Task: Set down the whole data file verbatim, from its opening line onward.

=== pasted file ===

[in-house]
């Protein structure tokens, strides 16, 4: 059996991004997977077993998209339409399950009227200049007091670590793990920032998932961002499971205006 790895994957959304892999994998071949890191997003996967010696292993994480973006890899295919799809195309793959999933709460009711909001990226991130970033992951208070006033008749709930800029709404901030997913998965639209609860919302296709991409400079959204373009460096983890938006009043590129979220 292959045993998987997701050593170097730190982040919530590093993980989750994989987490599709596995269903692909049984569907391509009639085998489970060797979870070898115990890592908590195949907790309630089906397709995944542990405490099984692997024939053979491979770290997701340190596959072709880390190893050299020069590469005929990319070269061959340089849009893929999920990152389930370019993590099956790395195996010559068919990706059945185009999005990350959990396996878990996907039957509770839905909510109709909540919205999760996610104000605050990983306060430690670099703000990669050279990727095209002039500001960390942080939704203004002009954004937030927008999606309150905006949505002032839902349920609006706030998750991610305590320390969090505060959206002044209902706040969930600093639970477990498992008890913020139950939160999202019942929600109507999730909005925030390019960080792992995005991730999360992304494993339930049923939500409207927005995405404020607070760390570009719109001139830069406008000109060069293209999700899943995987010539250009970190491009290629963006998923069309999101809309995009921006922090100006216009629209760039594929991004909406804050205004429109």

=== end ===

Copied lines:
[in-house]
């Protein structure tokens, strides 16, 4: 059996991004997977077993998209339409399950009227200049007091670590793990920032998932961002499971205006 790895994957959304892999994998071949890191997003996967010696292993994480973006890899295919799809195309793959999933709460009711909001990226991130970033992951208070006033008749709930800029709404901030997913998965639209609860919302296709991409400079959204373009460096983890938006009043590129979220 292959045993998987997701050593170097730190982040919530590093993980989750994989987490599709596995269903692909049984569907391509009639085998489970060797979870070898115990890592908590195949907790309630089906397709995944542990405490099984692997024939053979491979770290997701340190596959072709880390190893050299020069590469005929990319070269061959340089849009893929999920990152389930370019993590099956790395195996010559068919990706059945185009999005990350959990396996878990996907039957509770839905909510109709909540919205999760996610104000605050990983306060430690670099703000990669050279990727095209002039500001960390942080939704203004002009954004937030927008999606309150905006949505002032839902349920609006706030998750991610305590320390969090505060959206002044209902706040969930600093639970477990498992008890913020139950939160999202019942929600109507999730909005925030390019960080792992995005991730999360992304494993339930049923939500409207927005995405404020607070760390570009719109001139830069406008000109060069293209999700899943995987010539250009970190491009290629963006998923069309999101809309995009921006922090100006216009629209760039594929991004909406804050205004429109």